Using the HyperText Syllabus

We hope that our HyperText Syllabus will be useful to anyone, including people outside Cornell, wanting a fairly detailed look available to them, of just what it is that our "projects-based" reform Math 112 looks like, and how it works, in practice. Or, for that matter, what a "reform" course in general can or might look like.

At the same time, the level of detail present (in some weeks, a day-by-day outline; in others, some specific examples done at the board, and lectures given, are included) is by no means intended to suggest that only a pedantic following of this syllabus is recommended. Quite the opposite. The aim is to give instructors flexibility, as they will be able to choose from a variety of reform materials, as well as being able to choose anywhere from a few materials for use within a more traditional course, to a fairly complete week-by-week reform-calculus 'package'.

We also recognize that there have been successful Calculus Reform efforts which use a different emphasis, for example, computer labs, writing assignments, or graphing calculators. (In fact, the Math 111 Reform Syllabus includes graphing calculators, as do the more traditional sections of Math 111, our first-semester calculus course).

We do hope, however, that by sharing our resources online, in an organized yet flexible format, that our materials will be useful not only to veteran users of projects and cooperative learning activities, but also to instructors -- and institutions -- who are interested in exploring, perhaps for the first time, these types of calculus reforms.

You can start by picking out just one or two activities to use in your course, or you can try out the whole "package" in the HyperText Syllabus, modified to suit your local needs, or anything in between. We hope that, in either case, you will find that the "package" provides a useful detailed overview of how one Department has designed a reform course. We believe that the internet offers an environment which can significantly supplement conferences, articles, etc, as a medium through which different departments, colleges, and universities can share such information.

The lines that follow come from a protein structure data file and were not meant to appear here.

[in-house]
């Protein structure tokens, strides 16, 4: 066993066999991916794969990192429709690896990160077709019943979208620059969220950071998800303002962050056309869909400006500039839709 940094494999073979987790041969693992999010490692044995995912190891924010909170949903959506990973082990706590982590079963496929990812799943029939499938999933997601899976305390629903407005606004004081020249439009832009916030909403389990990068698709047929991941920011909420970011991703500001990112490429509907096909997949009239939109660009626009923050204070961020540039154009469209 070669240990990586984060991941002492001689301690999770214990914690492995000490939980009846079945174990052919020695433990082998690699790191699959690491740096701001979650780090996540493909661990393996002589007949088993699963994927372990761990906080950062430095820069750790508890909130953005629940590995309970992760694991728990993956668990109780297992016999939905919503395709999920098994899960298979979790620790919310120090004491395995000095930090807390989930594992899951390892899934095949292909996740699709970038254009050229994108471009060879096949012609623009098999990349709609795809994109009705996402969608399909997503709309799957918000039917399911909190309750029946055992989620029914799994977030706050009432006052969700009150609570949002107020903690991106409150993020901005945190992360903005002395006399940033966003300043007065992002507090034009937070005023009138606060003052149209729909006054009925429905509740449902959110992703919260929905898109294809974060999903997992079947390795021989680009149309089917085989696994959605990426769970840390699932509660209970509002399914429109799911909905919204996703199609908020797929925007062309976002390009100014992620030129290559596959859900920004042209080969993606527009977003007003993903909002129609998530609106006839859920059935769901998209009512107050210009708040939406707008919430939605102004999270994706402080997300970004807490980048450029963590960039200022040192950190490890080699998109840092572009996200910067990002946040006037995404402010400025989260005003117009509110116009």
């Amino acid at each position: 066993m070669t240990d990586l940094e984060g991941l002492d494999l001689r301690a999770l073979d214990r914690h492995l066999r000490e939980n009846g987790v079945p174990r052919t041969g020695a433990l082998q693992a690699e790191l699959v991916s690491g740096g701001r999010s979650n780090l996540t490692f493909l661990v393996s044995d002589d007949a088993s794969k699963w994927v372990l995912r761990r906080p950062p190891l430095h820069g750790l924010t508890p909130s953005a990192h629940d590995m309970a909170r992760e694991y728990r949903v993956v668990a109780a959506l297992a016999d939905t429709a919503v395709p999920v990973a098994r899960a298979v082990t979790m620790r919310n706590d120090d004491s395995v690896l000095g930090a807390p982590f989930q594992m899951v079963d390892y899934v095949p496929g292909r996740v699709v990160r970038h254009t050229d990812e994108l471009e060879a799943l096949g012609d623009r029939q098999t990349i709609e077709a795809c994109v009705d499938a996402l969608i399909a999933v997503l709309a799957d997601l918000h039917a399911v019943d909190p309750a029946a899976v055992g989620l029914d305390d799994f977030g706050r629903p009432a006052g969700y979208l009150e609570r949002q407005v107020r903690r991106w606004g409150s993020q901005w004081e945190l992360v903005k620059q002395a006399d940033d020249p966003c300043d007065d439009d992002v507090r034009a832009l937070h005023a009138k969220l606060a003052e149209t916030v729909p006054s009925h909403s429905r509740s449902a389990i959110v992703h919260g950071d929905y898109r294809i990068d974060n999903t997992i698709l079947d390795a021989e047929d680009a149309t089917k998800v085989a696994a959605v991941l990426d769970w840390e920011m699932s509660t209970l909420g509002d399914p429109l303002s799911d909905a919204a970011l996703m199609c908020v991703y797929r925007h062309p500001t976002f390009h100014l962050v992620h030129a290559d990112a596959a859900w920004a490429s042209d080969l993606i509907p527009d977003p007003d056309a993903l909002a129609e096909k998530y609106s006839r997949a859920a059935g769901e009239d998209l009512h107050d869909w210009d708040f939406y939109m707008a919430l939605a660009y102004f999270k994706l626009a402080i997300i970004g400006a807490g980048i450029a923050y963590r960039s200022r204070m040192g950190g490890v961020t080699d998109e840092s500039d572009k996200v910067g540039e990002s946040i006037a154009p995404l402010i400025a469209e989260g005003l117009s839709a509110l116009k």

--Harel Barzilai, October 1996.

Some additional notes:

  • Technical note: Some of the mathematics in the activities uses HTML subscripts and/or superscripts. NOTE:You need Netscape 2.0 or better to properly view these mathematical formulas . The other "tricks" used to get the mathematics displayable in HTML include tables, tables-within-tables, and .gif files for symbols such as Greek letters. The sailboat diagram in Sail Away I created using Adobe Illustrator. It was converted into a .jpg file using Adobe Photoshop, and the .jpg into a .gif (and soon hopefully into a transparent-background .gif) using tools available on the Web. Drop me a note if you have questions, comments, or know of useful tool I might not know about!

  • The documents here are under Copyleft; basically, this allows (and provides protection for) any non-commercial use.

  • Texts used: --HB

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